Written in collaboration with the European Council of Landscape Architecture Schools (ECLAS) and LE: NOTRE, The Routledge Handbook of Teaching Landscape provides a wide-ranging overview of teaching landscape subjects, from geology to landscape design, reflecting different perspectives and practices at university-level landscape curricula. Focusing on the didactics of landscape education, this fully illustrated handbook presents and discusses pedagogy, teaching traditions, experimental teaching methods and new teaching principles.

The book is structured into three parts: reading the landscape, representing the landscape and transforming the landscape. Contributions from leading experts in the field, such as Simon Bell, Marc Treib, Jörg Rekittke and Susan Herrington, explore landscape analysis, history and theory, design visualisation, creativity and art, planning studio teaching, field trips and site engineering. Aimed at engaging academic researchers and instructors across disciplines such as landscape architecture, geography, ecology, planning and archaeology, this book is a must-have guide to landscape pedagogy as it stands today.

chapter 1|12 pages

Introducing hope

Landscape architecture and utopian pedagogy
ByTim Waterman

part I|192 pages

Reading the landscape

chapter 2|16 pages

‘What . . . is landscape?’

Asking questions of landscapes through design drawings
ByEd Wall

chapter 3|14 pages

From teaching geography to landscape education for all

ByMarc Antrop, Veerle Van Eetvelde

chapter 4|10 pages

The importance of geology in landscape architecture education

ByRalf Löwner

chapter 5|14 pages

Teaching (landscape) ecology

ByWenche Elisabet Dramstad, Mari Sundli Tveit

chapter 6|15 pages


A method to introduce non-LA students to landscape reading
ByLuca Maria Francesco Fabris, Guido Granello

chapter 7|12 pages

Landscape is more than the sum of its parts

Teaching an understanding of landscape complexity
ByShelley Egoz

chapter 8|17 pages

The studio as an arena for democratic landscape change

Toward a transformative pedagogy for landscape architecture
ByDeni Ruggeri

chapter 9|11 pages

Studying landscape as a cinematic space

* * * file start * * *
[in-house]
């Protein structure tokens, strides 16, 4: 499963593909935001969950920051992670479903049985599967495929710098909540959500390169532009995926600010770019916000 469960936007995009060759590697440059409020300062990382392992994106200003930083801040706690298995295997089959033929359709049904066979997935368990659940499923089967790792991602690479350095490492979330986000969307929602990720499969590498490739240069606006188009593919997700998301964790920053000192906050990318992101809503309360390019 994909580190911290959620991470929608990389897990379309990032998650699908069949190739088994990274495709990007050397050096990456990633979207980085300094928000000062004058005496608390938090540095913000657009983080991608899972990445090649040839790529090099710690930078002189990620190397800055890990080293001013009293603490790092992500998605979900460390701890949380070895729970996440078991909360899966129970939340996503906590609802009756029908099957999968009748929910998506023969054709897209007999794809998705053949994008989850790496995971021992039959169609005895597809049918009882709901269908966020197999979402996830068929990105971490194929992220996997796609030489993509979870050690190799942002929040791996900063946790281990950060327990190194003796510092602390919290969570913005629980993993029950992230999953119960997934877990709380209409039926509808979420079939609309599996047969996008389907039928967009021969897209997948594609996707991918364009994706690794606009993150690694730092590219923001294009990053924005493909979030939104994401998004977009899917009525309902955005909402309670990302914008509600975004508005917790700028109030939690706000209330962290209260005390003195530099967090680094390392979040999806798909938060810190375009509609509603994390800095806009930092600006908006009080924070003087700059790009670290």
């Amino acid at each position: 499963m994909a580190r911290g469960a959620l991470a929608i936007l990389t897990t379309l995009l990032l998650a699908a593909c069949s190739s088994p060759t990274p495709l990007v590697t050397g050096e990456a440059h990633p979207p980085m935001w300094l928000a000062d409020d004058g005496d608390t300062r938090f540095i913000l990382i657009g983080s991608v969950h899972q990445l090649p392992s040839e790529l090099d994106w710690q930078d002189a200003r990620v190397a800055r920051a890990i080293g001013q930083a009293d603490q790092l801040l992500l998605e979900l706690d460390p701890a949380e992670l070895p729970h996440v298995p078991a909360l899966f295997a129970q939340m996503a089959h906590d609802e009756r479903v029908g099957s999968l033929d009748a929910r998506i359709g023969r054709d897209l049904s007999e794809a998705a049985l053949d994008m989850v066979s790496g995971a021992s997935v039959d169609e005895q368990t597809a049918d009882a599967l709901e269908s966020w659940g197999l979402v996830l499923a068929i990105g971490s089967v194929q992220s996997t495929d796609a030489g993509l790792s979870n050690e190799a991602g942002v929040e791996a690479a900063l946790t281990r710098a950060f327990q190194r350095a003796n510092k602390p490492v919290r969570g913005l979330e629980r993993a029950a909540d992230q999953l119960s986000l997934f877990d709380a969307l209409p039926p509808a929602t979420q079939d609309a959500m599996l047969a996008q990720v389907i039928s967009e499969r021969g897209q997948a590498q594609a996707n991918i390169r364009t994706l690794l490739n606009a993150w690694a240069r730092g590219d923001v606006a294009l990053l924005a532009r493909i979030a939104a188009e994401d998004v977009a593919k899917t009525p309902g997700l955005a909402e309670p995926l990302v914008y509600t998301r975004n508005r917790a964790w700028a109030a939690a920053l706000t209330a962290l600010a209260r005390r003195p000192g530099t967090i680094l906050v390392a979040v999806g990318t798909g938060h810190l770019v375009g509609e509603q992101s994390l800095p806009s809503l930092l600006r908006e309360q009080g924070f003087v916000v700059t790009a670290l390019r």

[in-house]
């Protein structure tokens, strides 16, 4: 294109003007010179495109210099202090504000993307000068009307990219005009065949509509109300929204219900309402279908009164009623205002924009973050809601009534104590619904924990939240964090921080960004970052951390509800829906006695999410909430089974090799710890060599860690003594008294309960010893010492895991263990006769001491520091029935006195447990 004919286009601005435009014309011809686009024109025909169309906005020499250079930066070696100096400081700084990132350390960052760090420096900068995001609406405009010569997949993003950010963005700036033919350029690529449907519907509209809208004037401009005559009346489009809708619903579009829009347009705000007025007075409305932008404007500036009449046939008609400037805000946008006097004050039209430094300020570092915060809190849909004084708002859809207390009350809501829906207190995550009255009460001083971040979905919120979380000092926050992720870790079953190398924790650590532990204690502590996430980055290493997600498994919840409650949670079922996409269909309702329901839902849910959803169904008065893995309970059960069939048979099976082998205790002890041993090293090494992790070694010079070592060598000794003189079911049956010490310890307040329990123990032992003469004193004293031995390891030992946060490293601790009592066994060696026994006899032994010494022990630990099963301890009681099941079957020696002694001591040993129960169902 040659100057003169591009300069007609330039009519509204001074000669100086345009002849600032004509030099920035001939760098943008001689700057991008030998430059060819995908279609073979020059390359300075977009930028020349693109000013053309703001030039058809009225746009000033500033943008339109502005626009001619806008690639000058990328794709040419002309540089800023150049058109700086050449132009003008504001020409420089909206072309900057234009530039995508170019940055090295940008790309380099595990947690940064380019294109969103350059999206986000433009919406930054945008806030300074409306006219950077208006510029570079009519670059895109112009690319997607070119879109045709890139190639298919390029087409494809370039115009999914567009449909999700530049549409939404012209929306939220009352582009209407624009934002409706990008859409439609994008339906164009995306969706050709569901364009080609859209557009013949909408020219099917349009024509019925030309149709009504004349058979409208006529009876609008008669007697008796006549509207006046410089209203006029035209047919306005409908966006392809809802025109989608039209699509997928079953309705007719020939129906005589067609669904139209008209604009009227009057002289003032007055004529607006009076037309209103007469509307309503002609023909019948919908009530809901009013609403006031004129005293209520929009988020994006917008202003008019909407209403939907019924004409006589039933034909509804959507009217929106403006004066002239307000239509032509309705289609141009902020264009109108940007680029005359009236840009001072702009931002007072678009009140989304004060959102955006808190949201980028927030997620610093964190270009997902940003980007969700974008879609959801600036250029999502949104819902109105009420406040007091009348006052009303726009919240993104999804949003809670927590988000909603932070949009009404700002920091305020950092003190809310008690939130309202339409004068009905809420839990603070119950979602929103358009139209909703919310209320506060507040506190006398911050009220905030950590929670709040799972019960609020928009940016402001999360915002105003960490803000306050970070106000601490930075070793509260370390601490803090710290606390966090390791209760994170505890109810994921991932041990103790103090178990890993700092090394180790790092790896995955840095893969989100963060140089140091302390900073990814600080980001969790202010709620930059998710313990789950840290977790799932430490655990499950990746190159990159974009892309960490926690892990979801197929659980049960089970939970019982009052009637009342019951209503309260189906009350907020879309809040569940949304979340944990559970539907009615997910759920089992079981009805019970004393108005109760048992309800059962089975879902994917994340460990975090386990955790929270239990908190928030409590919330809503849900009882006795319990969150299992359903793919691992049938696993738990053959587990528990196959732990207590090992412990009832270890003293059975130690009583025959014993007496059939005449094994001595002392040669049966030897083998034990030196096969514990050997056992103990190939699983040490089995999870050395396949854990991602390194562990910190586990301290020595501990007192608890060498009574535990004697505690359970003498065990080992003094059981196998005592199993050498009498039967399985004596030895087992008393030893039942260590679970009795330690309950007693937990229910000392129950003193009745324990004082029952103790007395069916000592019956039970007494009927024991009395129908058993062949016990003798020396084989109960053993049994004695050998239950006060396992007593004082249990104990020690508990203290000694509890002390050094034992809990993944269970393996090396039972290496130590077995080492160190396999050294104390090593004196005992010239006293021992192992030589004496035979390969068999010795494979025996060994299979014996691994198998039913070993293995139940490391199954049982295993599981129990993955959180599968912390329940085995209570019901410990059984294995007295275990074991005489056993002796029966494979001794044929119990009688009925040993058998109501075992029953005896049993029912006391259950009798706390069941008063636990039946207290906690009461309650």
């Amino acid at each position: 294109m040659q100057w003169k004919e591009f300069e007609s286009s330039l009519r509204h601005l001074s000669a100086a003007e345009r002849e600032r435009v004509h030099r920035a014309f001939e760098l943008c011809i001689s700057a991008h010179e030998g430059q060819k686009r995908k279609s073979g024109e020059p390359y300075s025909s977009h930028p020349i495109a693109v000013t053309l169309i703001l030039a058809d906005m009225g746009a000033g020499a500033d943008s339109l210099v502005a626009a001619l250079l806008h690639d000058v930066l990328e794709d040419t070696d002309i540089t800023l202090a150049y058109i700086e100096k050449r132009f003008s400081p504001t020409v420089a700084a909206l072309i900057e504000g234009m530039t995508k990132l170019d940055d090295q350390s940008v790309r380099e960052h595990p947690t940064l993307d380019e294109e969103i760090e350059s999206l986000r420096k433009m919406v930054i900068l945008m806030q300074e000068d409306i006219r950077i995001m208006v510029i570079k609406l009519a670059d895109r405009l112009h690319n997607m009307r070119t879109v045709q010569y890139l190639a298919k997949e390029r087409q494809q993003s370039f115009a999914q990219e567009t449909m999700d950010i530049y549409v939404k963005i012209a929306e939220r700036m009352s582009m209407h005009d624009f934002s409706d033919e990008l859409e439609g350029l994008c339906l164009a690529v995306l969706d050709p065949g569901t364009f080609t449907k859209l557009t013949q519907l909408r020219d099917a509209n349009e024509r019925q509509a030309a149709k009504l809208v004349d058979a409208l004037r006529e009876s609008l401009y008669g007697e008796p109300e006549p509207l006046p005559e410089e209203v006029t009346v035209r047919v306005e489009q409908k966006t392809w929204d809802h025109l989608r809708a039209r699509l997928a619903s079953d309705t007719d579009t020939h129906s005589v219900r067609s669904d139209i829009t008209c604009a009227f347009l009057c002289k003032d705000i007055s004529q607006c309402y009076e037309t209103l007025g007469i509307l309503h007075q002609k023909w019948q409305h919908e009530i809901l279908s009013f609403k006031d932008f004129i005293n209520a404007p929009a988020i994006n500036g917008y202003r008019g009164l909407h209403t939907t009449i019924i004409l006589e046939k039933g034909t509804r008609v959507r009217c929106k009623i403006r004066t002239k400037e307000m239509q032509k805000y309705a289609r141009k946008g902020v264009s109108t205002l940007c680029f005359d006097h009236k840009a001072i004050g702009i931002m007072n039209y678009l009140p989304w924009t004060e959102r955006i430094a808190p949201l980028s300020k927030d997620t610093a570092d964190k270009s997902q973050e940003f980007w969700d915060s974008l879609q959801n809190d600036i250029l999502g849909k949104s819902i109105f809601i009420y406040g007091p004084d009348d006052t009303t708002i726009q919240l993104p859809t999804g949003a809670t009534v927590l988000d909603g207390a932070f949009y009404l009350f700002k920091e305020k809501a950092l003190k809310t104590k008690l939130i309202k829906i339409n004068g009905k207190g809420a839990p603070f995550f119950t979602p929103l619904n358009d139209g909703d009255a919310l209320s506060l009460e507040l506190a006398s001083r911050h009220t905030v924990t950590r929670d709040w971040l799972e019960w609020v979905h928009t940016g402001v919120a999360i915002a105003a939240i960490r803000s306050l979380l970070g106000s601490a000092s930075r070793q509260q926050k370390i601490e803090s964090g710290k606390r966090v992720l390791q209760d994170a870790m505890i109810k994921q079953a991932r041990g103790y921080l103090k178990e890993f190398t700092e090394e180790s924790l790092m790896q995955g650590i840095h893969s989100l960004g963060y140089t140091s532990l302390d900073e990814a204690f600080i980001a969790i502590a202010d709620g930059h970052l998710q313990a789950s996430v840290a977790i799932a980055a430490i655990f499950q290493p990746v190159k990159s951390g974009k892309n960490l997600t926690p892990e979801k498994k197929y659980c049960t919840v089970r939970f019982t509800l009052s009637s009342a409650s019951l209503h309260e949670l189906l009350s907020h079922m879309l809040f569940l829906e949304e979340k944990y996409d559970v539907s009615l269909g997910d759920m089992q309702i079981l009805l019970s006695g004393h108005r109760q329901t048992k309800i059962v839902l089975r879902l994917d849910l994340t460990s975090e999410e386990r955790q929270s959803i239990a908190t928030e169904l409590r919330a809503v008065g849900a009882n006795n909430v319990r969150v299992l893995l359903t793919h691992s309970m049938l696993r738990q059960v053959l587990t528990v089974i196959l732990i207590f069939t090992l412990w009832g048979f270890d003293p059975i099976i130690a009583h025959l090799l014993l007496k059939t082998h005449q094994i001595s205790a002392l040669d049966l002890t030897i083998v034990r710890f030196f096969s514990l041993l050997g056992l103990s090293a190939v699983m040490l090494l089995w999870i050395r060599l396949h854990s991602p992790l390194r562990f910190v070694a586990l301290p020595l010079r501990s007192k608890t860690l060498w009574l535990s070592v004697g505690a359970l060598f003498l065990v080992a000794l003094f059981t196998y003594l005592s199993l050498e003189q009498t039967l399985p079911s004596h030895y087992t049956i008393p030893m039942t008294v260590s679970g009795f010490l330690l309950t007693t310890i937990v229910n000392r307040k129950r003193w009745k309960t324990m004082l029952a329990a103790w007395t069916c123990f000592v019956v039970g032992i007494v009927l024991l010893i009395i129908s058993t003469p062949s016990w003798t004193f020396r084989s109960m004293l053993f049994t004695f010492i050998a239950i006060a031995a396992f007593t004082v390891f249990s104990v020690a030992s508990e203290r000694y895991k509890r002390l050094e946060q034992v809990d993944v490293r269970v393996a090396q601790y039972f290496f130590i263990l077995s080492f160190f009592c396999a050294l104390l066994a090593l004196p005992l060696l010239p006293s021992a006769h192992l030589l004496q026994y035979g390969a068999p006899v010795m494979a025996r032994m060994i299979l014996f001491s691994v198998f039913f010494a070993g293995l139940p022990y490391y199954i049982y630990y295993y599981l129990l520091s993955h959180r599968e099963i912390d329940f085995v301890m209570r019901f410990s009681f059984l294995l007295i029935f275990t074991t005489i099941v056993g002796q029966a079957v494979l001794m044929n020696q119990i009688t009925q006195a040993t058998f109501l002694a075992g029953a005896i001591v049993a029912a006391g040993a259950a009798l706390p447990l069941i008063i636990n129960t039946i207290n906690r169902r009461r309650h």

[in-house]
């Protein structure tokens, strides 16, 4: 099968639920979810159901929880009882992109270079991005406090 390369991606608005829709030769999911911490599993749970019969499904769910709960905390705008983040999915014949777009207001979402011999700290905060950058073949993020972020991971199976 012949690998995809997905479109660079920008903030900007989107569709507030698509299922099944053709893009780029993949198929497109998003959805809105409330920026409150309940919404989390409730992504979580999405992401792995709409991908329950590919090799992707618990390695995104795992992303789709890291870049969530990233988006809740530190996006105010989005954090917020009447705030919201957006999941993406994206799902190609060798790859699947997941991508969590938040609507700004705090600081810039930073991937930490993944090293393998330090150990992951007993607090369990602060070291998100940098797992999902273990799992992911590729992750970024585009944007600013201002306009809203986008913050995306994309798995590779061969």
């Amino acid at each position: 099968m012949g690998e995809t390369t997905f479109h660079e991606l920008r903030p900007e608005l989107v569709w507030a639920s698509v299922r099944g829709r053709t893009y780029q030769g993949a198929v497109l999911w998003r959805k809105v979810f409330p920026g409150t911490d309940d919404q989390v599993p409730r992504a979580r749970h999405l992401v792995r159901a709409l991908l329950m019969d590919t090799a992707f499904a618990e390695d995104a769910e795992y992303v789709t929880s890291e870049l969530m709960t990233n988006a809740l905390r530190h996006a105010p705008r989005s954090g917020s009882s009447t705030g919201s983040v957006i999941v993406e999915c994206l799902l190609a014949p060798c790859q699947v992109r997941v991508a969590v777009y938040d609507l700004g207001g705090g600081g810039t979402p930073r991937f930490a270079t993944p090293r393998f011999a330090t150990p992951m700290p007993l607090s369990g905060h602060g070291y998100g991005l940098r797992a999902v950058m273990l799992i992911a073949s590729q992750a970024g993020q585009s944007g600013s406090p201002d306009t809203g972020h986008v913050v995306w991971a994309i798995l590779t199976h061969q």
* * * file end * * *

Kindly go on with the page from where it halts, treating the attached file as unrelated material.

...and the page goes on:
ByIrina Pața, Ana Opriș

chapter 10|11 pages

Attention and devotion

ByThomas Oles

chapter 11|13 pages

Time out!

Thirty years of experiences from outdoor landscape teaching
ByRoland Gustavsson, Allan Gunnarsson, Björn Wiström

chapter 12|14 pages

Caring for Arctic and Subarctic landscapes

ByJanike Kampevold Larsen

chapter 13|6 pages

A critical approach to teaching landscape assessment

ByAndrew Butler

chapter 14|9 pages

Teaching design critique

ByJacky Bowring

chapter 15|14 pages

Values and transformative learning

On teaching landscape history in a community of inquiry
ByM. Elen Deming

chapter 16|13 pages

The landscape of landscape history

ByMarc Treib

part II|72 pages

Representing the landscape

chapter 17|16 pages

The unarticulated dialogue in the creative process

ByChristian Montarou

chapter 18|10 pages

The underestimated role of language-based tools in landscape architecture

Theory, empiricism, practice
ByDoris Gstach, Marc Kirschbaum

chapter 19|9 pages

Writing across the landscape architecture curriculum

ByKasia Gallo

chapter 20|8 pages

Back to basics

Writing for design professionals
ByLake Douglas

chapter 21|16 pages

Exercising drawing time

ByNoël van Dooren

chapter 22|10 pages

Landscapes as co-construction of knowledge

Implications on the classroom
ByEllen Fetzer

part III|111 pages

Transforming the landscape

chapter 24|9 pages

The DesignLab approach to teaching landscape

ByMick Abbott, Jacky Bowring

chapter 25|14 pages

Studio-based landscape design teaching

ByDavorin Gazvoda

chapter 26|13 pages

Reaching out in teaching landscape

Engagement and service from the studio
ByPeter M. Butler

chapter 27|14 pages

Cultivating the city

Instilling urban design in landscape architectural education
ByKarl Kullmann

chapter 28|18 pages

Teaching landscape construction as part of a holistic design process

ByIngrid Schegk

chapter 29|14 pages

On-site learning

BySimon Colwill

chapter 30|15 pages

By land, by air, by sea

ByJörg Rekittke, Yazid Ninsalam